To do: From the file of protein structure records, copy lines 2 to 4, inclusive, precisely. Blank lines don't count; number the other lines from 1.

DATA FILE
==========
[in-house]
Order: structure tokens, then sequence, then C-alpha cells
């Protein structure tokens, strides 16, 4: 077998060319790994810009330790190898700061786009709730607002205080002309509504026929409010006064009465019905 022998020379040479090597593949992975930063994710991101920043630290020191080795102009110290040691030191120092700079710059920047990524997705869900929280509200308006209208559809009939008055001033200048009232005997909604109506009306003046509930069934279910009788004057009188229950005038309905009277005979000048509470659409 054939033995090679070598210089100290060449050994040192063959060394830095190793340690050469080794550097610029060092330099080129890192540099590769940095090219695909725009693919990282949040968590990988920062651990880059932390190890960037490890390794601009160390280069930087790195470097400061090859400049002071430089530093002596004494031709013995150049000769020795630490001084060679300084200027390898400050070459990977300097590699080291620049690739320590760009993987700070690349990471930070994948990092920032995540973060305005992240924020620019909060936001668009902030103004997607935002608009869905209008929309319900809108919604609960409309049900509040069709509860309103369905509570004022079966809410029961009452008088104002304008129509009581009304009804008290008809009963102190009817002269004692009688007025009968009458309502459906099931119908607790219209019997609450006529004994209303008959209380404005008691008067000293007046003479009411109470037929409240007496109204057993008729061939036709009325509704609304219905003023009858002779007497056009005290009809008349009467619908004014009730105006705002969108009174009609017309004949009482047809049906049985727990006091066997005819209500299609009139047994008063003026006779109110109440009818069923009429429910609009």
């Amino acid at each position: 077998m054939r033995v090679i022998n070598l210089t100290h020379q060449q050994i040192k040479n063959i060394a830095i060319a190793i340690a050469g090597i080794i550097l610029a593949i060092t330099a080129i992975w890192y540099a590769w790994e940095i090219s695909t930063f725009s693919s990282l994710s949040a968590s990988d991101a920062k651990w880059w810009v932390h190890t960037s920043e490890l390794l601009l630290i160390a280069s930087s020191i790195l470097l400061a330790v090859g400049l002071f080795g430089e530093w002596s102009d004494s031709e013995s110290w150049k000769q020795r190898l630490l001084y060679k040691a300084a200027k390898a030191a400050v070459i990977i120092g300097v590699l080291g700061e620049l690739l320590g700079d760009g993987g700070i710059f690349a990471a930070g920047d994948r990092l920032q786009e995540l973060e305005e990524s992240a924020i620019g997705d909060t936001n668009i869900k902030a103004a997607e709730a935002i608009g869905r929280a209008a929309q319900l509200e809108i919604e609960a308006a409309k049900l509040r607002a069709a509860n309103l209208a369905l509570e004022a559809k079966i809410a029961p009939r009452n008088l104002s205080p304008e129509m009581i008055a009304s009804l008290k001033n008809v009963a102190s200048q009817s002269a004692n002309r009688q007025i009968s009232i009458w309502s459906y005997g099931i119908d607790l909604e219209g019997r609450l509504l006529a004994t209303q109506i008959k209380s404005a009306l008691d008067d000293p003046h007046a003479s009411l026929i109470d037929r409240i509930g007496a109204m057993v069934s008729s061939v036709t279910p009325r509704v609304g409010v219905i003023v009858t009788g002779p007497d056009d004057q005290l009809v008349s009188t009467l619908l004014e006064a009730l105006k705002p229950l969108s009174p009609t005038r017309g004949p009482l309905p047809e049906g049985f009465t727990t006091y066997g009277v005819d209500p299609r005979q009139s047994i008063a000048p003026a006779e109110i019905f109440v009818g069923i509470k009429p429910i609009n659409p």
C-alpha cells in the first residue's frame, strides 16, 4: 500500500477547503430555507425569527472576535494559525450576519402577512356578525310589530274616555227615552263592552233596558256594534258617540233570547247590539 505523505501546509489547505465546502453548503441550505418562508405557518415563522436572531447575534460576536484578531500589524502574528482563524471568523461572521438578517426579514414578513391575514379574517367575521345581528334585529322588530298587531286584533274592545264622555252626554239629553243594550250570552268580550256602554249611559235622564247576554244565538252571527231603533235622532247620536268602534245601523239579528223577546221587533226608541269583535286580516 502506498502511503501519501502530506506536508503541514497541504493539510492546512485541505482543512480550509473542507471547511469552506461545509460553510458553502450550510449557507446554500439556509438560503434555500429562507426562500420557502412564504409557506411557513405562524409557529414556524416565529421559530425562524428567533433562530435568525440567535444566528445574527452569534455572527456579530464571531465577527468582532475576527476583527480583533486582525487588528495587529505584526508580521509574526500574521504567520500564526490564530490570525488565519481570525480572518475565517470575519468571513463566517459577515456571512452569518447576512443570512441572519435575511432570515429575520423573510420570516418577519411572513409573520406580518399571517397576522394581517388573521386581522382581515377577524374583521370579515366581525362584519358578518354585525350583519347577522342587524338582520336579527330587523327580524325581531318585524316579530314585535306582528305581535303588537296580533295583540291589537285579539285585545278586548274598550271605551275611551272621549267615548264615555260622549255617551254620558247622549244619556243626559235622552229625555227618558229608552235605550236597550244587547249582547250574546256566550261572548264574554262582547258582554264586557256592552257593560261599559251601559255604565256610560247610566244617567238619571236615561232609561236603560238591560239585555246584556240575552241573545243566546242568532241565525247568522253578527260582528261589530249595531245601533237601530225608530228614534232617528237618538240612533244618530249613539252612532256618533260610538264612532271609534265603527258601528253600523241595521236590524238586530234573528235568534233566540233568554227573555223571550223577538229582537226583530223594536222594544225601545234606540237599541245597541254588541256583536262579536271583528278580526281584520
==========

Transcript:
Order: structure tokens, then sequence, then C-alpha cells
């Protein structure tokens, strides 16, 4: 077998060319790994810009330790190898700061786009709730607002205080002309509504026929409010006064009465019905 022998020379040479090597593949992975930063994710991101920043630290020191080795102009110290040691030191120092700079710059920047990524997705869900929280509200308006209208559809009939008055001033200048009232005997909604109506009306003046509930069934279910009788004057009188229950005038309905009277005979000048509470659409 054939033995090679070598210089100290060449050994040192063959060394830095190793340690050469080794550097610029060092330099080129890192540099590769940095090219695909725009693919990282949040968590990988920062651990880059932390190890960037490890390794601009160390280069930087790195470097400061090859400049002071430089530093002596004494031709013995150049000769020795630490001084060679300084200027390898400050070459990977300097590699080291620049690739320590760009993987700070690349990471930070994948990092920032995540973060305005992240924020620019909060936001668009902030103004997607935002608009869905209008929309319900809108919604609960409309049900509040069709509860309103369905509570004022079966809410029961009452008088104002304008129509009581009304009804008290008809009963102190009817002269004692009688007025009968009458309502459906099931119908607790219209019997609450006529004994209303008959209380404005008691008067000293007046003479009411109470037929409240007496109204057993008729061939036709009325509704609304219905003023009858002779007497056009005290009809008349009467619908004014009730105006705002969108009174009609017309004949009482047809049906049985727990006091066997005819209500299609009139047994008063003026006779109110109440009818069923009429429910609009």
């Amino acid at each position: 077998m054939r033995v090679i022998n070598l210089t100290h020379q060449q050994i040192k040479n063959i060394a830095i060319a190793i340690a050469g090597i080794i550097l610029a593949i060092t330099a080129i992975w890192y540099a590769w790994e940095i090219s695909t930063f725009s693919s990282l994710s949040a968590s990988d991101a920062k651990w880059w810009v932390h190890t960037s920043e490890l390794l601009l630290i160390a280069s930087s020191i790195l470097l400061a330790v090859g400049l002071f080795g430089e530093w002596s102009d004494s031709e013995s110290w150049k000769q020795r190898l630490l001084y060679k040691a300084a200027k390898a030191a400050v070459i990977i120092g300097v590699l080291g700061e620049l690739l320590g700079d760009g993987g700070i710059f690349a990471a930070g920047d994948r990092l920032q786009e995540l973060e305005e990524s992240a924020i620019g997705d909060t936001n668009i869900k902030a103004a997607e709730a935002i608009g869905r929280a209008a929309q319900l509200e809108i919604e609960a308006a409309k049900l509040r607002a069709a509860n309103l209208a369905l509570e004022a559809k079966i809410a029961p009939r009452n008088l104002s205080p304008e129509m009581i008055a009304s009804l008290k001033n008809v009963a102190s200048q009817s002269a004692n002309r009688q007025i009968s009232i009458w309502s459906y005997g099931i119908d607790l909604e219209g019997r609450l509504l006529a004994t209303q109506i008959k209380s404005a009306l008691d008067d000293p003046h007046a003479s009411l026929i109470d037929r409240i509930g007496a109204m057993v069934s008729s061939v036709t279910p009325r509704v609304g409010v219905i003023v009858t009788g002779p007497d056009d004057q005290l009809v008349s009188t009467l619908l004014e006064a009730l105006k705002p229950l969108s009174p009609t005038r017309g004949p009482l309905p047809e049906g049985f009465t727990t006091y066997g009277v005819d209500p299609r005979q009139s047994i008063a000048p003026a006779e109110i019905f109440v009818g069923i509470k009429p429910i609009n659409p």